Characteristics of the Vertical Profiles of Dual-Frequency, Dual-Polarization Radar Data in Stratiform Rain

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  • 1 National Aeronautics and Space Adminisiration/Goddard Space Flight Center, Greenbelt, Maryland
  • | 2 Communications Research Laboratory, Tokyo, Japan
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Abstract

Airborne dual-wavelength and dual-polarization radar data are analyzed for measurements taken in stratiform rain in the western Pacific during September 1990. The focus of the paper is on the vertical profiles of the linear depolarization ratio, LDR ( 10 GHz); the reflectivity factor, dBZ ( 10 GHz); and the dual-frequency ratio, DFR (10, 34.45 GHz). Statistical characterizations of the maxima of these quantities and the relative locations at which they occur suggest that the eccentricity of the melting particles is fairly large and that the shape and size of the particles are correlated. To try to explain these features, two types of simulation are presented. In the first, a set of measured drop size distributions is used in the context of a standard model of the melting layer. Variations in snow density, as well as shape, size, and orientation distributions are used to study the relationship between these parameters and the radar measurements. To reduce the amount of ambiguity in the estimation, a second type of simulation is described in which the size distribution of the snow is estimated. Comparisons between the simulated and measured profiles indicate that radar measurements can be used to derive certain characteristics of the particle size and shape distributions in the melting layer.

Abstract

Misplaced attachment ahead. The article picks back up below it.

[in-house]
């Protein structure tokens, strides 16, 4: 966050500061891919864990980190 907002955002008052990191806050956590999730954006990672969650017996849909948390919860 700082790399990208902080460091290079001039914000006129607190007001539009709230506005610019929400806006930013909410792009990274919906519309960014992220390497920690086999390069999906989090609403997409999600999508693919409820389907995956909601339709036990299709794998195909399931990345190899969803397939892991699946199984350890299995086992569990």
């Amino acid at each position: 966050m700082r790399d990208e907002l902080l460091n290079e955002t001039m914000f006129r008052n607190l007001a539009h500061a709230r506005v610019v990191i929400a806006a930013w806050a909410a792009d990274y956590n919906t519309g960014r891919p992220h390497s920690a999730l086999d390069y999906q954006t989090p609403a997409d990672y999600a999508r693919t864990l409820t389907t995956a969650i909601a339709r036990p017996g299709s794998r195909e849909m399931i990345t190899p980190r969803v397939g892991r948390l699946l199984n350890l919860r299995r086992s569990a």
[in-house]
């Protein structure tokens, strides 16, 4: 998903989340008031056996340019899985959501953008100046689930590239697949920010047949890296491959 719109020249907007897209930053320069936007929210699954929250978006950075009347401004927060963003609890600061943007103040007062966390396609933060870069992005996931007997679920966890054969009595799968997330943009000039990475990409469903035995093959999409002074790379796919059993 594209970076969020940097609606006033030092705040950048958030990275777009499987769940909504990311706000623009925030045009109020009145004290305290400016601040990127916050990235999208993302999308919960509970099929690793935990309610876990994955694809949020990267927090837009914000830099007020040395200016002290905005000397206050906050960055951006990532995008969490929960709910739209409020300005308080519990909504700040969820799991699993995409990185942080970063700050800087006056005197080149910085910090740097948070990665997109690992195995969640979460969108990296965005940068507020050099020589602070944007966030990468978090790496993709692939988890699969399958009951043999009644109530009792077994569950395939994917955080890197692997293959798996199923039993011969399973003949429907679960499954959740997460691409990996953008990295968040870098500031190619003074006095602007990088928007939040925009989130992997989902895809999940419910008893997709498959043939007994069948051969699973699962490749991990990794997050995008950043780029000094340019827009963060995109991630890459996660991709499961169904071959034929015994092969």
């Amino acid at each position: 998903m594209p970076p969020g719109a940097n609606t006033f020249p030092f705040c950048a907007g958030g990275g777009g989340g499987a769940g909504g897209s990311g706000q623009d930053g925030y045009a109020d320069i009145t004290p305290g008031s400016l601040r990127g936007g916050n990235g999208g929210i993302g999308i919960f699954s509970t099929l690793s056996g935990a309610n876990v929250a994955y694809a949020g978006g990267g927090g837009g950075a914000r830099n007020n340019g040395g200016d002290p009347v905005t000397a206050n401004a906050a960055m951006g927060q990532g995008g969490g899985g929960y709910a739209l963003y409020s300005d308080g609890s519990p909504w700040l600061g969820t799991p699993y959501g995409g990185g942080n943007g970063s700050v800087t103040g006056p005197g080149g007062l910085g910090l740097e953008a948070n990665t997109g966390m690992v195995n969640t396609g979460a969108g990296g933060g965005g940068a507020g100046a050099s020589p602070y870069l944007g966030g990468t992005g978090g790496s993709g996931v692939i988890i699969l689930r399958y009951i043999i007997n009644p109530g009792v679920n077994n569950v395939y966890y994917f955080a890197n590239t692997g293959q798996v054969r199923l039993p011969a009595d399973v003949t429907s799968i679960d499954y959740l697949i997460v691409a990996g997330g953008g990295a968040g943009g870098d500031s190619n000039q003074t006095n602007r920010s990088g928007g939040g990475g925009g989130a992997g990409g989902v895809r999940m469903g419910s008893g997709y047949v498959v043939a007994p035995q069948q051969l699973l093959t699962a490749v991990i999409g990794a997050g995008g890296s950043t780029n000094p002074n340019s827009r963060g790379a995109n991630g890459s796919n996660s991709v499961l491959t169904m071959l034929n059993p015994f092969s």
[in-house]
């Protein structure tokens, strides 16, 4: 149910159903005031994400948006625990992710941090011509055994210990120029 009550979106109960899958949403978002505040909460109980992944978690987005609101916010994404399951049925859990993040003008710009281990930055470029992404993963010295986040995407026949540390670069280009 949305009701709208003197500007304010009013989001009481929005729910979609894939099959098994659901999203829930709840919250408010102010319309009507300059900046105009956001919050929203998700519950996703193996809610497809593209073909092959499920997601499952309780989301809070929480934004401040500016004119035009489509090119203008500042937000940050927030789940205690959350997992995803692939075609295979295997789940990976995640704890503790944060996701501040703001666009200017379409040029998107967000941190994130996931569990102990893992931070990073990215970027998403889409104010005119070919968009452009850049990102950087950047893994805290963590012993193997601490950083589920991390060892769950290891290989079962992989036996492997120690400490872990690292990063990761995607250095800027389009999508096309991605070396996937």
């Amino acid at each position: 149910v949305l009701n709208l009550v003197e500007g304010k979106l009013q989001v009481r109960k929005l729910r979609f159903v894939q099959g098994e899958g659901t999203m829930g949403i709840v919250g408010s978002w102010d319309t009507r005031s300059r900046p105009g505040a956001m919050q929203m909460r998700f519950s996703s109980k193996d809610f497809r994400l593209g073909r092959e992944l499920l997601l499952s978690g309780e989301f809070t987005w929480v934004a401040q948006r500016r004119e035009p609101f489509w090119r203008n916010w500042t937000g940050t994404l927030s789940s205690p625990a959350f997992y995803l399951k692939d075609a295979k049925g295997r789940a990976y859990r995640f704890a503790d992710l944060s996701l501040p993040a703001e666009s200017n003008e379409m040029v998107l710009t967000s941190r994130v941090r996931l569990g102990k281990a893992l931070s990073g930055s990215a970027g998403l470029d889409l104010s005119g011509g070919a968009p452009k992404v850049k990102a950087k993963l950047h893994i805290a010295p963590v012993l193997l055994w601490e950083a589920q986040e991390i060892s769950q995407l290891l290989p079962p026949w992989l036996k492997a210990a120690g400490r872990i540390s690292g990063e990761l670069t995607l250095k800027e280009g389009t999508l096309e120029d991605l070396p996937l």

Airborne dual-wavelength and dual-polarization radar data are analyzed for measurements taken in stratiform rain in the western Pacific during September 1990. The focus of the paper is on the vertical profiles of the linear depolarization ratio, LDR ( 10 GHz); the reflectivity factor, dBZ ( 10 GHz); and the dual-frequency ratio, DFR (10, 34.45 GHz). Statistical characterizations of the maxima of these quantities and the relative locations at which they occur suggest that the eccentricity of the melting particles is fairly large and that the shape and size of the particles are correlated. To try to explain these features, two types of simulation are presented. In the first, a set of measured drop size distributions is used in the context of a standard model of the melting layer. Variations in snow density, as well as shape, size, and orientation distributions are used to study the relationship between these parameters and the radar measurements. To reduce the amount of ambiguity in the estimation, a second type of simulation is described in which the size distribution of the snow is estimated. Comparisons between the simulated and measured profiles indicate that radar measurements can be used to derive certain characteristics of the particle size and shape distributions in the melting layer.

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